A year-and-a-bit on, London’s Bridge Theatre has established itself as a significant part of the capital’s landscape. But here’s the thing: has it actually staged anything that good yet?
Well, yes. Just about. Artistic director Nicholas Hytner hasn’t lost his touch with Shakespeare – his production of Julius Caesar was pretty terrific. And Rona Munro’s stage adaptation of Elizabeth Strout’s My Name Is Lucy Barton garnered warm reviews.
The original plays, though, have been underwhelming. Richard Bean’s Young Marx was not his best. Barney Norris’ Nightfall was not his best (even he seemed to distance himself from the production on Twitter). Alan Bennett’s Allelujah! was not his best. And Martin McDonagh’s bizarre A Very Very Very Dark Matter has its defenders, but has been condemned as a career low. The Stage said it was “nowhere near as funny or entertaining as anything he’s previously written”.
What is going on? When it launched, journalists were seriously talking the Bridge up as a meaningful rival to Hytner’s old gaff the National Theatre. That idea now sounds fanciful.
First, it’s a simple fact that, unlike the NT, the Bridge has only a single stage, and that stage hosts only one play at a time. That creates a very narrow prism through which it can be perceived, and presumably there are certain playwrights (like Bennett) to whom Hytner can hardly say no, with just that one stage on which to put the work.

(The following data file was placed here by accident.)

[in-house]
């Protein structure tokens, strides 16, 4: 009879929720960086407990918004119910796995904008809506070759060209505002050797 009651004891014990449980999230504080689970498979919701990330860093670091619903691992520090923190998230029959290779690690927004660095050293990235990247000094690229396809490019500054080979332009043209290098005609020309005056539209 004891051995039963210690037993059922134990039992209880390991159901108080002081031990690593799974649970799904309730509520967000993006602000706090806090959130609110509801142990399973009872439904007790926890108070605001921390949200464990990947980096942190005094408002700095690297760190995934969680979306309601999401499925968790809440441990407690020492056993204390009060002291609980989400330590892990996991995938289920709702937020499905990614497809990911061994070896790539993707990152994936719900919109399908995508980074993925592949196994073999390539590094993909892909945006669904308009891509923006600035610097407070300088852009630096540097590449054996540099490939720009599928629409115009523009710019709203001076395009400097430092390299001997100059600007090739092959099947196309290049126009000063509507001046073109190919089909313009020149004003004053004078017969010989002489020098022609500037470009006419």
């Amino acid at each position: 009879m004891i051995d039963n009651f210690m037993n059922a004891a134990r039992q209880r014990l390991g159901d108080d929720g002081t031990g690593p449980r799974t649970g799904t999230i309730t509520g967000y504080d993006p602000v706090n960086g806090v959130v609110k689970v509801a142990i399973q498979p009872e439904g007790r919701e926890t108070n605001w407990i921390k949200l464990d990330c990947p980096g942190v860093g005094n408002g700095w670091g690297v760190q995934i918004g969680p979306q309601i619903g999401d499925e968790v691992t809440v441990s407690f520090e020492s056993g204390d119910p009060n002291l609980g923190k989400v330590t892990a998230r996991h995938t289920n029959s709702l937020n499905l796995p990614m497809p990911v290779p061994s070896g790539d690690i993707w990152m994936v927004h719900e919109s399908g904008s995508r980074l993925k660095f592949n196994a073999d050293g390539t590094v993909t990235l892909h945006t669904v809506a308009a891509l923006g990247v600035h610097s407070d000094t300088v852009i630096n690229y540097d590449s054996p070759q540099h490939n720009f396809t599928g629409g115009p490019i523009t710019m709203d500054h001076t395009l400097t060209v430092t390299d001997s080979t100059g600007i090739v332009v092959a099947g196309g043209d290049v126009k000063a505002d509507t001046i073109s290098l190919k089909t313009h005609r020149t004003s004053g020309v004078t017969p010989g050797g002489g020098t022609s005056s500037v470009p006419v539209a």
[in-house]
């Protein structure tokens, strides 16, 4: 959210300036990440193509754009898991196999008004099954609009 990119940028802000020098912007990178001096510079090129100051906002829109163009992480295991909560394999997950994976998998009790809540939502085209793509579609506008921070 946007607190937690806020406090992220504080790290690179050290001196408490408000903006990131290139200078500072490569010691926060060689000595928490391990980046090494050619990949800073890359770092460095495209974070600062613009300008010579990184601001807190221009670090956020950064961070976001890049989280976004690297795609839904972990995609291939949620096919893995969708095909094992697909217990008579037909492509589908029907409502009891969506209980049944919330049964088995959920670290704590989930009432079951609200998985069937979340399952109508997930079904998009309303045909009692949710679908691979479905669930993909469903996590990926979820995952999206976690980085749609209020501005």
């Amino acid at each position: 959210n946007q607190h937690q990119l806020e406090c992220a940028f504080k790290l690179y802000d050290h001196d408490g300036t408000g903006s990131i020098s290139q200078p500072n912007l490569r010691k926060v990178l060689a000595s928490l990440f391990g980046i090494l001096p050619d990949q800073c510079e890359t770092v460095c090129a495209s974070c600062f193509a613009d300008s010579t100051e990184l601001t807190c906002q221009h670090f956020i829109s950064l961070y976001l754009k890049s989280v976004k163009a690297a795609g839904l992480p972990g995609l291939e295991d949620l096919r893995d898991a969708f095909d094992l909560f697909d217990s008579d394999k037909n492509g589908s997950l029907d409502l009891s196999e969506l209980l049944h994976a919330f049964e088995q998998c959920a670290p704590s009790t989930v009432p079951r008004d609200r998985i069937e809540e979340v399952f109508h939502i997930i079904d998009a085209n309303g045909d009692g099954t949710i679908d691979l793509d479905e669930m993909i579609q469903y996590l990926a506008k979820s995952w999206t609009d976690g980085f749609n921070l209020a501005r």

Second, I wonder if the new-writing-plus-a-bit-of-Shakespeare programming model was really the best idea for a large new theatre? Apparently Young Marx and Nightfall were produced first because they were the first commissions that were turned in – but were they genuinely ready? Or were they just deemed ready enough for the theatre’s looming opening date? A couple of interesting revivals early on might have bought the new plays more time.
On a connected note, is the lack of a Bridge literary department not a problem? Hytner told me in an interview last summer that at that time he was more or less doing the job himself, with help from Bridge co-founder Nick Starr, creative development director David Sabel (now departed), and Will Mortimer from Hampstead Theatre coming in once a fortnight. He said he didn’t envisage ever commissioning enough playwrights to require a formal department, or the capacity to read unsolicited scripts.
I can absolutely see the logic, and there may come a point very soon when there’s a steady pipeline of mature work available. But it’s kind of nuts that it’s a new-writing theatre and it doesn’t have a literary department – and it’s pretty easy to imagine this to be part of the reason for the slow start.
Is the Bridge in trouble? I sincerely doubt it. Big-name playwrights and big-name actors are still the order of the day. I’m aware of a little discounting towards the end of runs, but nothing too serious. Next year it will be shored up by the return of Lucy Barton, and a lengthy run for a Hytner-directed Midsummer Night’s Dream. I’ve heard rumours that a more prosaic literary policy is in fact being implemented.
Even critically speaking it could be doing far worse: nothing’s had truly toxic reviews, and commissions of the likes of Lucy Prebble and Branden Jacobs-Jenkins are hardly going to be deemed unexciting when they eventually surface.
Nonetheless: the Bridge is developing a reputation for not delivering the goods, and if that’s not insurmountable, it might at least have been avoidable. Perhaps the takeaway for the situation it finds itself in is this: new-writing theatres dispense with literary departments at their peril, regardless of who’s running them.